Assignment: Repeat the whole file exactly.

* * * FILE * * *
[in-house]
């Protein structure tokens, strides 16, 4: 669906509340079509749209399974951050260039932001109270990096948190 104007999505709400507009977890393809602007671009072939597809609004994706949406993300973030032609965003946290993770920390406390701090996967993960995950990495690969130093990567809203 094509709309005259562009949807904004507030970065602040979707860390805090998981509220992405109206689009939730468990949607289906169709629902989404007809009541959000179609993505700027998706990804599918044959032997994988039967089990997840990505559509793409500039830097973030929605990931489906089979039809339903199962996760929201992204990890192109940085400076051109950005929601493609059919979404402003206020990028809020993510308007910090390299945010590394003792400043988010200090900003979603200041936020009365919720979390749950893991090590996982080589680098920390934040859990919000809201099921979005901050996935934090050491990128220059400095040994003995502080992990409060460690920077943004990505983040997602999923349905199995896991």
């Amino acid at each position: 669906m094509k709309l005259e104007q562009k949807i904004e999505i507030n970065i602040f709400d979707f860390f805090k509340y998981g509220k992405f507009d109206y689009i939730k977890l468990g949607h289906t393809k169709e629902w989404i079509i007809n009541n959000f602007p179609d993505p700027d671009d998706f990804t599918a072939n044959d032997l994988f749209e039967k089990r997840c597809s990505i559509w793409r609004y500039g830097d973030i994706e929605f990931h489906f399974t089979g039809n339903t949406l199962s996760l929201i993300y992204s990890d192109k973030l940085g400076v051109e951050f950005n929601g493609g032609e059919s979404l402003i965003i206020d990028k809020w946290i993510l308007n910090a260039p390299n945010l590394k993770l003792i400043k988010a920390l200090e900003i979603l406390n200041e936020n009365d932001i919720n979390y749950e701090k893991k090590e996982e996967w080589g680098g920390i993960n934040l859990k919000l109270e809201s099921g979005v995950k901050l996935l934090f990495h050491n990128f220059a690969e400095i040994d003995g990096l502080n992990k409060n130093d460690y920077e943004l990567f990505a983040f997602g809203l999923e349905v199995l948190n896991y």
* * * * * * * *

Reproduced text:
[in-house]
């Protein structure tokens, strides 16, 4: 669906509340079509749209399974951050260039932001109270990096948190 104007999505709400507009977890393809602007671009072939597809609004994706949406993300973030032609965003946290993770920390406390701090996967993960995950990495690969130093990567809203 094509709309005259562009949807904004507030970065602040979707860390805090998981509220992405109206689009939730468990949607289906169709629902989404007809009541959000179609993505700027998706990804599918044959032997994988039967089990997840990505559509793409500039830097973030929605990931489906089979039809339903199962996760929201992204990890192109940085400076051109950005929601493609059919979404402003206020990028809020993510308007910090390299945010590394003792400043988010200090900003979603200041936020009365919720979390749950893991090590996982080589680098920390934040859990919000809201099921979005901050996935934090050491990128220059400095040994003995502080992990409060460690920077943004990505983040997602999923349905199995896991």
């Amino acid at each position: 669906m094509k709309l005259e104007q562009k949807i904004e999505i507030n970065i602040f709400d979707f860390f805090k509340y998981g509220k992405f507009d109206y689009i939730k977890l468990g949607h289906t393809k169709e629902w989404i079509i007809n009541n959000f602007p179609d993505p700027d671009d998706f990804t599918a072939n044959d032997l994988f749209e039967k089990r997840c597809s990505i559509w793409r609004y500039g830097d973030i994706e929605f990931h489906f399974t089979g039809n339903t949406l199962s996760l929201i993300y992204s990890d192109k973030l940085g400076v051109e951050f950005n929601g493609g032609e059919s979404l402003i965003i206020d990028k809020w946290i993510l308007n910090a260039p390299n945010l590394k993770l003792i400043k988010a920390l200090e900003i979603l406390n200041e936020n009365d932001i919720n979390y749950e701090k893991k090590e996982e996967w080589g680098g920390i993960n934040l859990k919000l109270e809201s099921g979005v995950k901050l996935l934090f990495h050491n990128f220059a690969e400095i040994d003995g990096l502080n992990k409060n130093d460690y920077e943004l990567f990505a983040f997602g809203l999923e349905v199995l948190n896991y």